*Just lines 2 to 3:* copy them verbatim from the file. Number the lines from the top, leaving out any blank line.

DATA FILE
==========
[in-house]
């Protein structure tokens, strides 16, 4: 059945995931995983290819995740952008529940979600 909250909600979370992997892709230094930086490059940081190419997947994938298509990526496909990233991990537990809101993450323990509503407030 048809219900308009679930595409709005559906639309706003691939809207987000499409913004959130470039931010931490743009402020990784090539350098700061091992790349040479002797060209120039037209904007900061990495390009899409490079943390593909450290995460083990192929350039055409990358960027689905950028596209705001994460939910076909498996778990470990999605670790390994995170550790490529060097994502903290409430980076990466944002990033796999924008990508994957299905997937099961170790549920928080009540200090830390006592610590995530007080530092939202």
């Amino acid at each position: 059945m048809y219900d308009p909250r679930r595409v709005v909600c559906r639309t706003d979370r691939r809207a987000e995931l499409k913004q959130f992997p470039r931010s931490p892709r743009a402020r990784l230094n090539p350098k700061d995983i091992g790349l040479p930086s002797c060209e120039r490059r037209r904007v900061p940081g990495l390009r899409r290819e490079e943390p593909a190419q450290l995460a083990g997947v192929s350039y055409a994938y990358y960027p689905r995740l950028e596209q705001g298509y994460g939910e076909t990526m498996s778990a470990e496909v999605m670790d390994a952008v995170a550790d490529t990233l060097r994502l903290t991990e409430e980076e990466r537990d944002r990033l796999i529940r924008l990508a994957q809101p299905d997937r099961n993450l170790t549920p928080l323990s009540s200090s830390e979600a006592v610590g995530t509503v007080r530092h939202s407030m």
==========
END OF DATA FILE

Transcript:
């Protein structure tokens, strides 16, 4: 059945995931995983290819995740952008529940979600 909250909600979370992997892709230094930086490059940081190419997947994938298509990526496909990233991990537990809101993450323990509503407030 048809219900308009679930595409709005559906639309706003691939809207987000499409913004959130470039931010931490743009402020990784090539350098700061091992790349040479002797060209120039037209904007900061990495390009899409490079943390593909450290995460083990192929350039055409990358960027689905950028596209705001994460939910076909498996778990470990999605670790390994995170550790490529060097994502903290409430980076990466944002990033796999924008990508994957299905997937099961170790549920928080009540200090830390006592610590995530007080530092939202």
């Amino acid at each position: 059945m048809y219900d308009p909250r679930r595409v709005v909600c559906r639309t706003d979370r691939r809207a987000e995931l499409k913004q959130f992997p470039r931010s931490p892709r743009a402020r990784l230094n090539p350098k700061d995983i091992g790349l040479p930086s002797c060209e120039r490059r037209r904007v900061p940081g990495l390009r899409r290819e490079e943390p593909a190419q450290l995460a083990g997947v192929s350039y055409a994938y990358y960027p689905r995740l950028e596209q705001g298509y994460g939910e076909t990526m498996s778990a470990e496909v999605m670790d390994a952008v995170a550790d490529t990233l060097r994502l903290t991990e409430e980076e990466r537990d944002r990033l796999i529940r924008l990508a994957q809101p299905d997937r099961n993450l170790t549920p928080l323990s009540s200090s830390e979600a006592v610590g995530t509503v007080r530092h939202s407030m």